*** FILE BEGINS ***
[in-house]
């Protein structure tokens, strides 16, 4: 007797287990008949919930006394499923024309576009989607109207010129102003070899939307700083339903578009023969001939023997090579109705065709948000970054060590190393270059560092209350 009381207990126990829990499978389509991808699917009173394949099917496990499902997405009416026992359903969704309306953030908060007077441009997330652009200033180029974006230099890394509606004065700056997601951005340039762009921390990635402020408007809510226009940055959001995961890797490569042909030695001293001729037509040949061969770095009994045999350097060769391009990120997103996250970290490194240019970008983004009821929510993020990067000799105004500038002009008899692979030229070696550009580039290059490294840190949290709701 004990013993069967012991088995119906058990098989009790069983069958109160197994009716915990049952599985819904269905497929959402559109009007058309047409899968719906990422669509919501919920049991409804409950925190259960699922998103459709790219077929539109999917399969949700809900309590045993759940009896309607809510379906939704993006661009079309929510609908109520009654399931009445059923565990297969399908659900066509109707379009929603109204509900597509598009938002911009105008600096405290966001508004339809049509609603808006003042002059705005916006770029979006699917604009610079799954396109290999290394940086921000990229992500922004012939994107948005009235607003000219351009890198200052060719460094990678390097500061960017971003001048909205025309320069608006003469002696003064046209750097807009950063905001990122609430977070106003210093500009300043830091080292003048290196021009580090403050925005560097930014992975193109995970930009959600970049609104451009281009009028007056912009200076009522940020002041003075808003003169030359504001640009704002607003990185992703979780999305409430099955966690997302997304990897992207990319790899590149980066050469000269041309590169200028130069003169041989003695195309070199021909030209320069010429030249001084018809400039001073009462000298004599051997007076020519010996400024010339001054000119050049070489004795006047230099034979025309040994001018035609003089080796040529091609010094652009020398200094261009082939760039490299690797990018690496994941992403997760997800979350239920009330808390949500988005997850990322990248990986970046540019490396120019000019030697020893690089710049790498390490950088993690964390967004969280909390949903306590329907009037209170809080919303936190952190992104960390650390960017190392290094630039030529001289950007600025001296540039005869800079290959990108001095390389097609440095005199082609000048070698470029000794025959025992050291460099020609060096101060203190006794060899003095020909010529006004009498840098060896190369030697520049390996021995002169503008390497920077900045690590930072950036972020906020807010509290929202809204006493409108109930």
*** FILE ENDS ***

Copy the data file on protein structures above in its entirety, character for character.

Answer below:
[in-house]
């Protein structure tokens, strides 16, 4: 007797287990008949919930006394499923024309576009989607109207010129102003070899939307700083339903578009023969001939023997090579109705065709948000970054060590190393270059560092209350 009381207990126990829990499978389509991808699917009173394949099917496990499902997405009416026992359903969704309306953030908060007077441009997330652009200033180029974006230099890394509606004065700056997601951005340039762009921390990635402020408007809510226009940055959001995961890797490569042909030695001293001729037509040949061969770095009994045999350097060769391009990120997103996250970290490194240019970008983004009821929510993020990067000799105004500038002009008899692979030229070696550009580039290059490294840190949290709701 004990013993069967012991088995119906058990098989009790069983069958109160197994009716915990049952599985819904269905497929959402559109009007058309047409899968719906990422669509919501919920049991409804409950925190259960699922998103459709790219077929539109999917399969949700809900309590045993759940009896309607809510379906939704993006661009079309929510609908109520009654399931009445059923565990297969399908659900066509109707379009929603109204509900597509598009938002911009105008600096405290966001508004339809049509609603808006003042002059705005916006770029979006699917604009610079799954396109290999290394940086921000990229992500922004012939994107948005009235607003000219351009890198200052060719460094990678390097500061960017971003001048909205025309320069608006003469002696003064046209750097807009950063905001990122609430977070106003210093500009300043830091080292003048290196021009580090403050925005560097930014992975193109995970930009959600970049609104451009281009009028007056912009200076009522940020002041003075808003003169030359504001640009704002607003990185992703979780999305409430099955966690997302997304990897992207990319790899590149980066050469000269041309590169200028130069003169041989003695195309070199021909030209320069010429030249001084018809400039001073009462000298004599051997007076020519010996400024010339001054000119050049070489004795006047230099034979025309040994001018035609003089080796040529091609010094652009020398200094261009082939760039490299690797990018690496994941992403997760997800979350239920009330808390949500988005997850990322990248990986970046540019490396120019000019030697020893690089710049790498390490950088993690964390967004969280909390949903306590329907009037209170809080919303936190952190992104960390650390960017190392290094630039030529001289950007600025001296540039005869800079290959990108001095390389097609440095005199082609000048070698470029000794025959025992050291460099020609060096101060203190006794060899003095020909010529006004009498840098060896190369030697520049390996021995002169503008390497920077900045690590930072950036972020906020807010509290929202809204006493409108109930």